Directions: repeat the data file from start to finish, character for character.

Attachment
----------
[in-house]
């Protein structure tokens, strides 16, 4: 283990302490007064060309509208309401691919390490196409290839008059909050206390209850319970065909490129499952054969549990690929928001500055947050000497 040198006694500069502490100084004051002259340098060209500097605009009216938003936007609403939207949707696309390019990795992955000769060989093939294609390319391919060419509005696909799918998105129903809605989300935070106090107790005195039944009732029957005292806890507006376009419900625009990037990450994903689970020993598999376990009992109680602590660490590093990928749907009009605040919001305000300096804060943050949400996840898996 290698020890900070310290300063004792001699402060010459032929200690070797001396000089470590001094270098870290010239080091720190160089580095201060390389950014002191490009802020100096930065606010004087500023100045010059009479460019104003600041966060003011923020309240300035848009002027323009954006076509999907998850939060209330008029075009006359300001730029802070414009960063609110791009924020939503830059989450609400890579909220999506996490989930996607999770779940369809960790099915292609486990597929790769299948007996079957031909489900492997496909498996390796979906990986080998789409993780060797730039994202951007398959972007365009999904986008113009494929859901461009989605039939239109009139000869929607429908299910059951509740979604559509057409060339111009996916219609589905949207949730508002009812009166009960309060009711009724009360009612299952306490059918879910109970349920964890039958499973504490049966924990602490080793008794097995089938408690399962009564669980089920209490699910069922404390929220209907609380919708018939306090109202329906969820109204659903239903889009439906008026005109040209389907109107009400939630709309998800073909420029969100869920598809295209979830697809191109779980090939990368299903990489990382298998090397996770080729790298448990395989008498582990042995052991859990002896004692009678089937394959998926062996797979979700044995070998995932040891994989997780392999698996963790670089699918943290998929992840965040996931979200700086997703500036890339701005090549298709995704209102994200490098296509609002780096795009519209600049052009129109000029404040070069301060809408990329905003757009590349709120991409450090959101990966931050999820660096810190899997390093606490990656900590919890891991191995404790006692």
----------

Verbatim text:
[in-house]
């Protein structure tokens, strides 16, 4: 283990302490007064060309509208309401691919390490196409290839008059909050206390209850319970065909490129499952054969549990690929928001500055947050000497 040198006694500069502490100084004051002259340098060209500097605009009216938003936007609403939207949707696309390019990795992955000769060989093939294609390319391919060419509005696909799918998105129903809605989300935070106090107790005195039944009732029957005292806890507006376009419900625009990037990450994903689970020993598999376990009992109680602590660490590093990928749907009009605040919001305000300096804060943050949400996840898996 290698020890900070310290300063004792001699402060010459032929200690070797001396000089470590001094270098870290010239080091720190160089580095201060390389950014002191490009802020100096930065606010004087500023100045010059009479460019104003600041966060003011923020309240300035848009002027323009954006076509999907998850939060209330008029075009006359300001730029802070414009960063609110791009924020939503830059989450609400890579909220999506996490989930996607999770779940369809960790099915292609486990597929790769299948007996079957031909489900492997496909498996390796979906990986080998789409993780060797730039994202951007398959972007365009999904986008113009494929859901461009989605039939239109009139000869929607429908299910059951509740979604559509057409060339111009996916219609589905949207949730508002009812009166009960309060009711009724009360009612299952306490059918879910109970349920964890039958499973504490049966924990602490080793008794097995089938408690399962009564669980089920209490699910069922404390929220209907609380919708018939306090109202329906969820109204659903239903889009439906008026005109040209389907109107009400939630709309998800073909420029969100869920598809295209979830697809191109779980090939990368299903990489990382298998090397996770080729790298448990395989008498582990042995052991859990002896004692009678089937394959998926062996797979979700044995070998995932040891994989997780392999698996963790670089699918943290998929992840965040996931979200700086997703500036890339701005090549298709995704209102994200490098296509609002780096795009519209600049052009129109000029404040070069301060809408990329905003757009590349709120991409450090959101990966931050999820660096810190899997390093606490990656900590919890891991191995404790006692």